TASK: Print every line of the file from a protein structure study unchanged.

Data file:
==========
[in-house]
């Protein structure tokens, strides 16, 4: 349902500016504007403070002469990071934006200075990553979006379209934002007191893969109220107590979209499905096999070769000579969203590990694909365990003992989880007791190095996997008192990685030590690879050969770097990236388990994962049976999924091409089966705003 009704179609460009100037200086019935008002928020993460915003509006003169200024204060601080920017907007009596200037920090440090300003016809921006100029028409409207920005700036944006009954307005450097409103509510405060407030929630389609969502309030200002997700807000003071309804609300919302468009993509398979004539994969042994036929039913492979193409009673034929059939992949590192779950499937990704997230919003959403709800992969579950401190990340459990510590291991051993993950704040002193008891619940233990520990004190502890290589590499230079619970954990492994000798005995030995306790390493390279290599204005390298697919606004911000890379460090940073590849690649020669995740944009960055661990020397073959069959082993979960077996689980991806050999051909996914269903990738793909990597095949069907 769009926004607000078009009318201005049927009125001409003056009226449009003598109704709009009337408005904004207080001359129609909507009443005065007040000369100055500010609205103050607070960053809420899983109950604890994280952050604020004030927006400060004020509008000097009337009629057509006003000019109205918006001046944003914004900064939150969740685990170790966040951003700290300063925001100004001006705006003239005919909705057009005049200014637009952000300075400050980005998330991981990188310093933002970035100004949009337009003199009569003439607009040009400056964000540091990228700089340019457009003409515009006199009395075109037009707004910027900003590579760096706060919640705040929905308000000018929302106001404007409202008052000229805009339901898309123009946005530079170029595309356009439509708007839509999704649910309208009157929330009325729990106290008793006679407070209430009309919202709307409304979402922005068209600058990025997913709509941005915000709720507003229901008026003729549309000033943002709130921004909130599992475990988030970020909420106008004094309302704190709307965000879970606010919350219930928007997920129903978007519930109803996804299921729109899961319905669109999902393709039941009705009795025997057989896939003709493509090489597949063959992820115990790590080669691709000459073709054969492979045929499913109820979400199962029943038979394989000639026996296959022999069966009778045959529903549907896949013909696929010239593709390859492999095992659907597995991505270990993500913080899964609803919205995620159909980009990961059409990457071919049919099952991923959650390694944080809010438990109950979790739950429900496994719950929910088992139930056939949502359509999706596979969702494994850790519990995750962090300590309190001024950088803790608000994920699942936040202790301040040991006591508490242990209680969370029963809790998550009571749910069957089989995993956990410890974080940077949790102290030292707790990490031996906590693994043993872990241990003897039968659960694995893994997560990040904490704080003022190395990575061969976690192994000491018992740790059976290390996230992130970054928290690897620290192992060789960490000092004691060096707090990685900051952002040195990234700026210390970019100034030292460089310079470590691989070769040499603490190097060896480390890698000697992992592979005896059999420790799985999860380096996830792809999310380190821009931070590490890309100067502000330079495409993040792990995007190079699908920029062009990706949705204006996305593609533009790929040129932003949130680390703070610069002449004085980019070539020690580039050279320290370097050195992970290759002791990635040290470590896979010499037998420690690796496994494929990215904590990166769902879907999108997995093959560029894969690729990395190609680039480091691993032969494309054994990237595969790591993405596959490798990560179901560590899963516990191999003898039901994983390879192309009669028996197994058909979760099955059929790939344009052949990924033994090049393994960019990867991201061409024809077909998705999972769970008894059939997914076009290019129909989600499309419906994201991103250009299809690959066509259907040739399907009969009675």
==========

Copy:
[in-house]
């Protein structure tokens, strides 16, 4: 349902500016504007403070002469990071934006200075990553979006379209934002007191893969109220107590979209499905096999070769000579969203590990694909365990003992989880007791190095996997008192990685030590690879050969770097990236388990994962049976999924091409089966705003 009704179609460009100037200086019935008002928020993460915003509006003169200024204060601080920017907007009596200037920090440090300003016809921006100029028409409207920005700036944006009954307005450097409103509510405060407030929630389609969502309030200002997700807000003071309804609300919302468009993509398979004539994969042994036929039913492979193409009673034929059939992949590192779950499937990704997230919003959403709800992969579950401190990340459990510590291991051993993950704040002193008891619940233990520990004190502890290589590499230079619970954990492994000798005995030995306790390493390279290599204005390298697919606004911000890379460090940073590849690649020669995740944009960055661990020397073959069959082993979960077996689980991806050999051909996914269903990738793909990597095949069907 769009926004607000078009009318201005049927009125001409003056009226449009003598109704709009009337408005904004207080001359129609909507009443005065007040000369100055500010609205103050607070960053809420899983109950604890994280952050604020004030927006400060004020509008000097009337009629057509006003000019109205918006001046944003914004900064939150969740685990170790966040951003700290300063925001100004001006705006003239005919909705057009005049200014637009952000300075400050980005998330991981990188310093933002970035100004949009337009003199009569003439607009040009400056964000540091990228700089340019457009003409515009006199009395075109037009707004910027900003590579760096706060919640705040929905308000000018929302106001404007409202008052000229805009339901898309123009946005530079170029595309356009439509708007839509999704649910309208009157929330009325729990106290008793006679407070209430009309919202709307409304979402922005068209600058990025997913709509941005915000709720507003229901008026003729549309000033943002709130921004909130599992475990988030970020909420106008004094309302704190709307965000879970606010919350219930928007997920129903978007519930109803996804299921729109899961319905669109999902393709039941009705009795025997057989896939003709493509090489597949063959992820115990790590080669691709000459073709054969492979045929499913109820979400199962029943038979394989000639026996296959022999069966009778045959529903549907896949013909696929010239593709390859492999095992659907597995991505270990993500913080899964609803919205995620159909980009990961059409990457071919049919099952991923959650390694944080809010438990109950979790739950429900496994719950929910088992139930056939949502359509999706596979969702494994850790519990995750962090300590309190001024950088803790608000994920699942936040202790301040040991006591508490242990209680969370029963809790998550009571749910069957089989995993956990410890974080940077949790102290030292707790990490031996906590693994043993872990241990003897039968659960694995893994997560990040904490704080003022190395990575061969976690192994000491018992740790059976290390996230992130970054928290690897620290192992060789960490000092004691060096707090990685900051952002040195990234700026210390970019100034030292460089310079470590691989070769040499603490190097060896480390890698000697992992592979005896059999420790799985999860380096996830792809999310380190821009931070590490890309100067502000330079495409993040792990995007190079699908920029062009990706949705204006996305593609533009790929040129932003949130680390703070610069002449004085980019070539020690580039050279320290370097050195992970290759002791990635040290470590896979010499037998420690690796496994494929990215904590990166769902879907999108997995093959560029894969690729990395190609680039480091691993032969494309054994990237595969790591993405596959490798990560179901560590899963516990191999003898039901994983390879192309009669028996197994058909979760099955059929790939344009052949990924033994090049393994960019990867991201061409024809077909998705999972769970008894059939997914076009290019129909989600499309419906994201991103250009299809690959066509259907040739399907009969009675």